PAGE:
As you can see, many intervals can be formed by looking at the Tetractys as geometric representation of musical ratios. You can find an extensive list of intervals on Wikipedia where you can find additional ratios that related to the extended Tetractys displayed in this article. 


A scale is a serie of tones at specific distances (intervals) from each other. The most common tone distances used in scales are semitones (“s” or “h” = half tone) and tones (“T” or “W” = whole tone / 2 semitones), but some scales do include larger intervals like the minor third (m3 3 semitones) and Major third (M3 = 4 semitones). 

There are many different scales, too many to list them all in this article. Most scales (including the most common Major and Minor scales) are asymmetrical, only a small number of scales are symmetrical. I will only list a few of the most used scales, as well as several (less often used but) symmetrical scales.  

When you connect the tones of scales (in sequence), Polygons (with Chromatic Circle) and Polygrams (with Circle of Fifths) appear. With all scales below the tone “C” is represented by the dot on the top):


The Major and Minor polygons (or “Greek Modes Polygram) drawn (below) in the Chromatic Circle (CC) are the same shape just tuned, from Major to Minor with 90 degrees clockwise (CC). 

Another interesting thing happens when you superimpose both polygons. You can place a “Mirror” where one half of the superimposed shape mirrors the other half.









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The Major and Minor polygrams drawn (below) in the Circle of Fifths (CoF) are turned (Major to Minor) with 90 degrees counterlockwise (CoF).


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The two tones of the circles are not part of the superimposed C Minor and C Major polygons / polygrams are the C♯/D♭ and F♯/G♭. In both scales the intervals formed between those tones and the tonic (C in this case) – respectively a Minor Second and Tritone – are considered the most “dissonant” intervals in the scale.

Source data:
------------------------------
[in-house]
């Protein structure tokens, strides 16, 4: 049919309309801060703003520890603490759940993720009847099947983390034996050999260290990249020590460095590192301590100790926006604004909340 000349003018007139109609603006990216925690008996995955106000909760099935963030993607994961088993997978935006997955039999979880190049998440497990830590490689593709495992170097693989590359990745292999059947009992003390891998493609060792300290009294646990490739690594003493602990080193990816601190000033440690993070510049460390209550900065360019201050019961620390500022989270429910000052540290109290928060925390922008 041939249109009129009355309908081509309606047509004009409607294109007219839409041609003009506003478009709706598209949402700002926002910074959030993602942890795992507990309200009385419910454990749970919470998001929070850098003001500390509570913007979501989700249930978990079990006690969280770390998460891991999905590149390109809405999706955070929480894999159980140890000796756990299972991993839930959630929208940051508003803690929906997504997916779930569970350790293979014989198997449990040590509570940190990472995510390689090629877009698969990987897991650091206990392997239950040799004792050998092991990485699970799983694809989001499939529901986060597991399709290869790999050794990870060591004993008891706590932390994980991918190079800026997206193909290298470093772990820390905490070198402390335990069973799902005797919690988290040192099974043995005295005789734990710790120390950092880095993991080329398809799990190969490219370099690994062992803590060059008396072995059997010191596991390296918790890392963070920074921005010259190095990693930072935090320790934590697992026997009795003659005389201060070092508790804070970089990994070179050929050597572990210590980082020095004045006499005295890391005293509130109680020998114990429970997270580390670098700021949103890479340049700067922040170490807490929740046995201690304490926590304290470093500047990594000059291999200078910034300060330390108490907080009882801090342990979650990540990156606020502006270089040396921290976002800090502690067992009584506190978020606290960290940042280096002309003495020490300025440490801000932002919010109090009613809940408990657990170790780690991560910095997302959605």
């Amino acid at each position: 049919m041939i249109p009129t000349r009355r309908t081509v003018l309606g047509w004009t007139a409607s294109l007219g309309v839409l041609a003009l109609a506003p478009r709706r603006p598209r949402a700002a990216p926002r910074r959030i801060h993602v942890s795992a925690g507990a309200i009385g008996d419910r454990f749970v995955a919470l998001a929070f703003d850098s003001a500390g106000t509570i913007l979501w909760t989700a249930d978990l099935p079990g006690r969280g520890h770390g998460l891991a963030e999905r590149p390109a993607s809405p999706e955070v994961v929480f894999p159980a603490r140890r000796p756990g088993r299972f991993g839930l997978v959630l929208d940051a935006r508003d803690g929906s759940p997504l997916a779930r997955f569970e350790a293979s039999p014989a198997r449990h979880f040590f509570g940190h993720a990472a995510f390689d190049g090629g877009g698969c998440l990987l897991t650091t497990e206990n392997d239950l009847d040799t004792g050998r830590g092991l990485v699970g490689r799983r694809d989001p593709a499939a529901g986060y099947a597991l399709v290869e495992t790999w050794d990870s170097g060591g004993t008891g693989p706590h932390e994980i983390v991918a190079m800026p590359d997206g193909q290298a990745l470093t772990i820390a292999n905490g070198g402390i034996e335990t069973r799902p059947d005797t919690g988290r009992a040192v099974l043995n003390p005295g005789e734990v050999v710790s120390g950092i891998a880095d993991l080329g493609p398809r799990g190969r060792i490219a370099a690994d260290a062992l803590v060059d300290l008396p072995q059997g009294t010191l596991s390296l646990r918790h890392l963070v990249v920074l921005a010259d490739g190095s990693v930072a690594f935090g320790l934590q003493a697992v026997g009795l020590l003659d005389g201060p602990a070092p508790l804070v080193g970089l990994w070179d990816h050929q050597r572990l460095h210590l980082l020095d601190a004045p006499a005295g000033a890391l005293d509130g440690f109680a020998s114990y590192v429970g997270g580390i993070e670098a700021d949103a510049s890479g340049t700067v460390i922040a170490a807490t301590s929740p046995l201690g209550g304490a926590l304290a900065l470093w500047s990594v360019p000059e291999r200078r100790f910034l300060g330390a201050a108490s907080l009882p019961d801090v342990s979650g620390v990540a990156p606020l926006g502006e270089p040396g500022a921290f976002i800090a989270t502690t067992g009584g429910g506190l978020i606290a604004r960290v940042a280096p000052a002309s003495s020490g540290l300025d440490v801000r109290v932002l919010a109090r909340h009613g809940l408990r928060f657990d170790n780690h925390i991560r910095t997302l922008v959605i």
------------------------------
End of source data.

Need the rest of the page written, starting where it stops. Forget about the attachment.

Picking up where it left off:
The Minor Second though is part of the “tone connections” of the polygons / polygrams, as you can see listed below. Interestingly the Major Third does appear in the tone connections of the polygrams / polygons.





Fifth / Fourth




Minor Third / Major Sixth




Minor Second / Major Seventh




Minor Third / Major Sixth




Minor Second / Major Seventh

Blog » Music & Geometry 25GEOMETRY OF THE GREEK MODES

All “Greek Modes” use the same shape polygon as the Major and Minor scales (Chromatic Circle). On the left an image of the IONIAN mode (or Major scale) polygon (with the tone C on top). The polygons of the other Greek Modes can be found by simply rotating the polygon:

    • the DORIAN mode polygon is rotated 60 degrees (2 semitones) counterclockwise.
    • the PHRYGIAN mode polygon is rotated 120 degrees (4 semitones) counterclockwise.
    • the LYDIAN mode polygon is rotated 150 degrees (5 semitones) counterclockwise.
    • the MIXOLYDIAN mode polygon is rotated 150 degrees (5 semitones) clockwise.
    • the AEOLIAN (Minor) mode polygon is rotated 90 degrees (3 semitones) clockwise. 
    • the LOCRIAN mode polygon is rotated 30 degrees (1 semitone) clockwise.

You can also say the sequence of Whole (W) and Half (h) tones is “shifting”:

    • W – W – h – W – W – W – h = Ionian (the Major scale)